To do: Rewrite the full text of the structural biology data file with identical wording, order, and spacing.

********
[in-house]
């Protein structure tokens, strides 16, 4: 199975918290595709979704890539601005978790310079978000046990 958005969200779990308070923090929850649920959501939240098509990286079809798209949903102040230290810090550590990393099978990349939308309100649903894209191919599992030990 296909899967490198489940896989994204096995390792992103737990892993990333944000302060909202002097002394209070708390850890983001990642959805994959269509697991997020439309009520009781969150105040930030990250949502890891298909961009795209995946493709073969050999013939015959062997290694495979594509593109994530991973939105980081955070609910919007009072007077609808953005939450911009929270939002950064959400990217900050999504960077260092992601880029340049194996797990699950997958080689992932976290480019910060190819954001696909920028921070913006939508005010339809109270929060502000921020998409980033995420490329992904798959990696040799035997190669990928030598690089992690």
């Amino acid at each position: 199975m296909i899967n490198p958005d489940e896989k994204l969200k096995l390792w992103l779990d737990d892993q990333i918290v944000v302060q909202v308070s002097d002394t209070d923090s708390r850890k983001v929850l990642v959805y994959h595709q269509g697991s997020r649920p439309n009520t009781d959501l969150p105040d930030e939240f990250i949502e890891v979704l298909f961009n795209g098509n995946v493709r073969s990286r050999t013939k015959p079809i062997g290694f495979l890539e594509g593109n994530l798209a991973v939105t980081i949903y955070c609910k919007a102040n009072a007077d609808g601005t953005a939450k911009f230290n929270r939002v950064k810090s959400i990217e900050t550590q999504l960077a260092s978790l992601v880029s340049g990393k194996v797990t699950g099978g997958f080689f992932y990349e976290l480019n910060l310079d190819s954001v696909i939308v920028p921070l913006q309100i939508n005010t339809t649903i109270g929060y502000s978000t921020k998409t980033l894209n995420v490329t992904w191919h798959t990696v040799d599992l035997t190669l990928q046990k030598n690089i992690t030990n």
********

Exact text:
[in-house]
């Protein structure tokens, strides 16, 4: 199975918290595709979704890539601005978790310079978000046990 958005969200779990308070923090929850649920959501939240098509990286079809798209949903102040230290810090550590990393099978990349939308309100649903894209191919599992030990 296909899967490198489940896989994204096995390792992103737990892993990333944000302060909202002097002394209070708390850890983001990642959805994959269509697991997020439309009520009781969150105040930030990250949502890891298909961009795209995946493709073969050999013939015959062997290694495979594509593109994530991973939105980081955070609910919007009072007077609808953005939450911009929270939002950064959400990217900050999504960077260092992601880029340049194996797990699950997958080689992932976290480019910060190819954001696909920028921070913006939508005010339809109270929060502000921020998409980033995420490329992904798959990696040799035997190669990928030598690089992690």
């Amino acid at each position: 199975m296909i899967n490198p958005d489940e896989k994204l969200k096995l390792w992103l779990d737990d892993q990333i918290v944000v302060q909202v308070s002097d002394t209070d923090s708390r850890k983001v929850l990642v959805y994959h595709q269509g697991s997020r649920p439309n009520t009781d959501l969150p105040d930030e939240f990250i949502e890891v979704l298909f961009n795209g098509n995946v493709r073969s990286r050999t013939k015959p079809i062997g290694f495979l890539e594509g593109n994530l798209a991973v939105t980081i949903y955070c609910k919007a102040n009072a007077d609808g601005t953005a939450k911009f230290n929270r939002v950064k810090s959400i990217e900050t550590q999504l960077a260092s978790l992601v880029s340049g990393k194996v797990t699950g099978g997958f080689f992932y990349e976290l480019n910060l310079d190819s954001v696909i939308v920028p921070l913006q309100i939508n005010t339809t649903i109270g929060y502000s978000t921020k998409t980033l894209n995420v490329t992904w191919h798959t990696v040799d599992l035997t190669l990928q046990k030598n690089i992690t030990n």